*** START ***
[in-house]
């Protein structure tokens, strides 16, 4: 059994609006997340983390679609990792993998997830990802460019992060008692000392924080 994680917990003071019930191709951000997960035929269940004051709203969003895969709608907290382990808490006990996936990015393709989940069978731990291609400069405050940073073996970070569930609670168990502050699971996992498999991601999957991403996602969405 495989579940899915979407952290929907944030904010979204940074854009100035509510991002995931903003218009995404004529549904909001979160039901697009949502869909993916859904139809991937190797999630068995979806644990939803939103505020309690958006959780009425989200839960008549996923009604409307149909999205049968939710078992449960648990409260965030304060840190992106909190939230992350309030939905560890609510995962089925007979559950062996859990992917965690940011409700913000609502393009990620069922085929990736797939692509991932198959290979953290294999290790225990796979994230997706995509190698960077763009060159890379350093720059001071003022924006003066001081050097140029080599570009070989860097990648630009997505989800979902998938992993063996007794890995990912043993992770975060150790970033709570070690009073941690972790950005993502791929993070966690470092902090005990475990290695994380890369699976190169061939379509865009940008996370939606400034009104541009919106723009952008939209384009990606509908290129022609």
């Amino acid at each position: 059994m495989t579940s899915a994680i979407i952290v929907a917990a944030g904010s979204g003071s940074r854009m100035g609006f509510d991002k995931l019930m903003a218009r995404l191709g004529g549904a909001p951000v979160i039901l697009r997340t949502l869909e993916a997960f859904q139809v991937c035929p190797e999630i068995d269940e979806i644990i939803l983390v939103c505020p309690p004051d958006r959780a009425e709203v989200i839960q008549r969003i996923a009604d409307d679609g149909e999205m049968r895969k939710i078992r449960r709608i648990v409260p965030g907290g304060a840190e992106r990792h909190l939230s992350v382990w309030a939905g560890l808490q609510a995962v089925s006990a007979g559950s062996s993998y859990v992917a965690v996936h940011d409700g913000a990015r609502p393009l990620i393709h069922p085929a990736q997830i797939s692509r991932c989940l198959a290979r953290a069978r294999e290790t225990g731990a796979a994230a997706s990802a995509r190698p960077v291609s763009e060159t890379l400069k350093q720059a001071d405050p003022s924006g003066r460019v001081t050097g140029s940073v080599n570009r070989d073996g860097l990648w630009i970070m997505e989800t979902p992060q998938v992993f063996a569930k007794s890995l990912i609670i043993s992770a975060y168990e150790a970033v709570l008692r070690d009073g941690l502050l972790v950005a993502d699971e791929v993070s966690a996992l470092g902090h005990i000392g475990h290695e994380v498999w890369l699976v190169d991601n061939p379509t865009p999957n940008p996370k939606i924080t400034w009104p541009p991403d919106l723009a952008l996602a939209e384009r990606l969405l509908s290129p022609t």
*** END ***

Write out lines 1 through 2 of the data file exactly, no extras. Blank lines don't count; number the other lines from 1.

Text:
[in-house]
């Protein structure tokens, strides 16, 4: 059994609006997340983390679609990792993998997830990802460019992060008692000392924080 994680917990003071019930191709951000997960035929269940004051709203969003895969709608907290382990808490006990996936990015393709989940069978731990291609400069405050940073073996970070569930609670168990502050699971996992498999991601999957991403996602969405 495989579940899915979407952290929907944030904010979204940074854009100035509510991002995931903003218009995404004529549904909001979160039901697009949502869909993916859904139809991937190797999630068995979806644990939803939103505020309690958006959780009425989200839960008549996923009604409307149909999205049968939710078992449960648990409260965030304060840190992106909190939230992350309030939905560890609510995962089925007979559950062996859990992917965690940011409700913000609502393009990620069922085929990736797939692509991932198959290979953290294999290790225990796979994230997706995509190698960077763009060159890379350093720059001071003022924006003066001081050097140029080599570009070989860097990648630009997505989800979902998938992993063996007794890995990912043993992770975060150790970033709570070690009073941690972790950005993502791929993070966690470092902090005990475990290695994380890369699976190169061939379509865009940008996370939606400034009104541009919106723009952008939209384009990606509908290129022609």